Try the best digital range metering plugin for Windows and Mac. Get the MAAT DRMeter trial version now.
How do you deal with loud portions in your audio? You use a DAW, a digital audio workstation, to edit your song, and to lower the loudness to make sure your songs don’t become distorted, or unpleasant.
But, how do you find out the exact spots where the music is peaking at the decibels? Usually what sound engineers do, is listen to the audio, and manually make adjustments depending on what they hear. But this is not only a time consuming process, there is also a much bigger problem. There is always room for human errors, unintentional ones of course.
So, to make sure you end up with a perfect sound of music, you will be needing a proper dynamic measurement software to find out the maximum loudness of the audio. And that is what MAAT DRMeter is designed to do.
Let’s find out more about the application. First of all, MAAT DRMeter is not a standalone program, because it is a plugin for your DAW. This is great, because you don’t have to switch applications to use DRMeter. You can use it within your sound editing program’s interface.
By the way, DRMeter is the latest version of the former plugin called TT DR Meter. It is widely used by top selling artists, and is a popular choice among sound engineers. So you can understand how good it is.
You can use the plugin with one of the following DAWs: Ableton Live, Cubase, Logic, Nuendo, Pro Tools, Sequoia, Studio One, Wavelab. But it is not exactly limited to the mentioned programs. If you use a different sound editor, and it supports VST plugins, it will work with it too. We even tested the plugin with media players which support such plugins and it worked without any issues.
The MAAT DRMeter plugin is available in 4 formats during installation: AU, AAX, VST2 and VST3, all of which are installed in their 32-bit and 64-bit versions. This is so you can use whichever one you want depending on your sound editing program’s support for 32 or 64-bit plugins. When you install the plugin, you can choose to disable OpenGL and instead use hardware graphics acceleration.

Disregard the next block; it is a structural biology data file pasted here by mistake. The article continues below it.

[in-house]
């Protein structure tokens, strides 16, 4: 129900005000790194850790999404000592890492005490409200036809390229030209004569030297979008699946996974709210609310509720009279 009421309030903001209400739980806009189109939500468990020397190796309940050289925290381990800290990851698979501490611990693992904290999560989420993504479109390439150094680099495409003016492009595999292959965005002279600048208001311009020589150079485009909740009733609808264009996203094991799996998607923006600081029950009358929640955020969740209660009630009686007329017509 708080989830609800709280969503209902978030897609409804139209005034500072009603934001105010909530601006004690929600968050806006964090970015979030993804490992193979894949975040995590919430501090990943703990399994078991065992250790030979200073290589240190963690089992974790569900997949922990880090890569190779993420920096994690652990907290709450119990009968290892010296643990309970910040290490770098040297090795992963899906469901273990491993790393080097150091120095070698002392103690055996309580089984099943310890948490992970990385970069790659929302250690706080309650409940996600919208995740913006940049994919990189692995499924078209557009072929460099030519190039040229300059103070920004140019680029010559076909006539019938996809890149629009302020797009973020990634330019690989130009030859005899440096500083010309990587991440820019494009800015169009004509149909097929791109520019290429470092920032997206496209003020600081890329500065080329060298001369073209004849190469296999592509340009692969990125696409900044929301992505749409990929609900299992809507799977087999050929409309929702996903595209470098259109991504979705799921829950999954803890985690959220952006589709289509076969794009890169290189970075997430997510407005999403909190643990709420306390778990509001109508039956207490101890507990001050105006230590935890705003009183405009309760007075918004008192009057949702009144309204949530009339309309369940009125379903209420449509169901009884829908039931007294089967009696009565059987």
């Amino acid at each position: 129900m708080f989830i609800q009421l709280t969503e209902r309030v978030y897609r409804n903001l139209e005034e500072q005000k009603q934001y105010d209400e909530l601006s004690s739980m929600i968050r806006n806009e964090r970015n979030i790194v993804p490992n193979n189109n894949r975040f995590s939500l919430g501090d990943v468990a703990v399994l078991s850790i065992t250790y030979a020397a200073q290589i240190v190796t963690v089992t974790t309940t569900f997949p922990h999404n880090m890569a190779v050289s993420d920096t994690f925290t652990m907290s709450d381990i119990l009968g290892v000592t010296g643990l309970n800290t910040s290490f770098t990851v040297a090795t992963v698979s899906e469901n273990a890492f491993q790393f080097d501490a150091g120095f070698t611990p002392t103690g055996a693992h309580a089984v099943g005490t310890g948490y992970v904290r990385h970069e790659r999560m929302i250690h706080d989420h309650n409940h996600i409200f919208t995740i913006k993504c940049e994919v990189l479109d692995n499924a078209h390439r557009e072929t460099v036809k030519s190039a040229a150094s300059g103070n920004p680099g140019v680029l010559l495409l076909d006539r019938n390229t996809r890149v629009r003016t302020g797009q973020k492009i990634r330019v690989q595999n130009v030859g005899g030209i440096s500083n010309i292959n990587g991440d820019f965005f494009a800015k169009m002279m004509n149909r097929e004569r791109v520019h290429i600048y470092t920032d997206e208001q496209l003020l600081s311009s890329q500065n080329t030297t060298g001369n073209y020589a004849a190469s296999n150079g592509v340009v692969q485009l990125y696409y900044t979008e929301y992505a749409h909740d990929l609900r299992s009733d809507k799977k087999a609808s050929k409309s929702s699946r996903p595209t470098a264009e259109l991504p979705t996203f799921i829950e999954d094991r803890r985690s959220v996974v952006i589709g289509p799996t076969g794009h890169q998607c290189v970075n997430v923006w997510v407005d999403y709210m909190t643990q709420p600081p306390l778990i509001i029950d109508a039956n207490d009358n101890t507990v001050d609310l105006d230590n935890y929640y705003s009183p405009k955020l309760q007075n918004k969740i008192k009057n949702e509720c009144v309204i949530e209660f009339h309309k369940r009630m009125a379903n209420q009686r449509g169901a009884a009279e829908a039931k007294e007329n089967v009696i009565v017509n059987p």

There are three lines or graphs as you may want to call it, in the program. These are the meters which MAAT DRMeter uses to measure the dynamic range values in your audio. There are rulers on either side, which you can use for reference. But should you want a digital counter, you are in luck. DRMeter has three boxes on the top area of the interface, which are numerical fields representing the SPPM and Peak values.
These measure the dynamic range and the peak values of your song, in decibel levels (dB), in real-time, i.e., the plugin meters the values as your music is playing.
Similarly there are two numerical fields on the bottom of DRMeter’s interface, for measuring the sound output of the right and left channels, for the root mean square (RMS). These also work in real-ime, and in conjunction with the other meters, meter the dynamic range of the audio which is playing. The biggest advantage here is that you can manually analyze the song, to check where the loudness is at maximum level.
The program measures dynamic range from DR4 to DR14, using the dR integer system. So, when the value of the audio decibels relative to full scale, aka dBFS is near zero, the sample peak field will change color to red.
DR values differ from song to song, and even from format to format of the same song. And when it comes to music genres, the dynamic range differs greatly. By using the MAAT DRMeter to measure the DR value of your audio, you can edit the loudest parts of the song to ensure that it meets your genre’s standards.
If you wish to measure parts of a song for their DR values, or change to a different song and measure its DR value, you can make use of the button which is placed in the bottom left corner of the MAAT DRMeter interface, to reset the meters, and proceed with the metering process of the other song.
To the right of the reset button, is a Link button, which when enabled will combine or link the dynamic range of the audio from the left and right channels. This brings up the average dynamic range as a combined value, which is displayed on the top of the DRMeter GUI. Using this option does not reset the metering process, and as such you can enable or disable it when you need to.
Now, if you wish to create your own presets to be used with the program, you will find the Presets Pane useful. It is placed in the top right corner, and when enabled, brings a new pane to the right edge of the MAAT DRMeterr interface. You can use it to add or delete presets, as you want to, and when you are done with it, uncheck the box to disable the Presets Pane.
DRMeter has a companion application from MAAT, which is a standalone program designed to give you the exact dynamic range of songs. Depending on whether you want to measure the dynamic range in real time with the official values, or offline with accurate values, either application is good to work with.
Whether you want to edit your audio, or mix or master it, MAAT DRMeter is an excellent tool to add to your audio studio.
The MAAT DRMeter trial version can be used for two weeks for free, before you decide to buy the premium version of the plugin.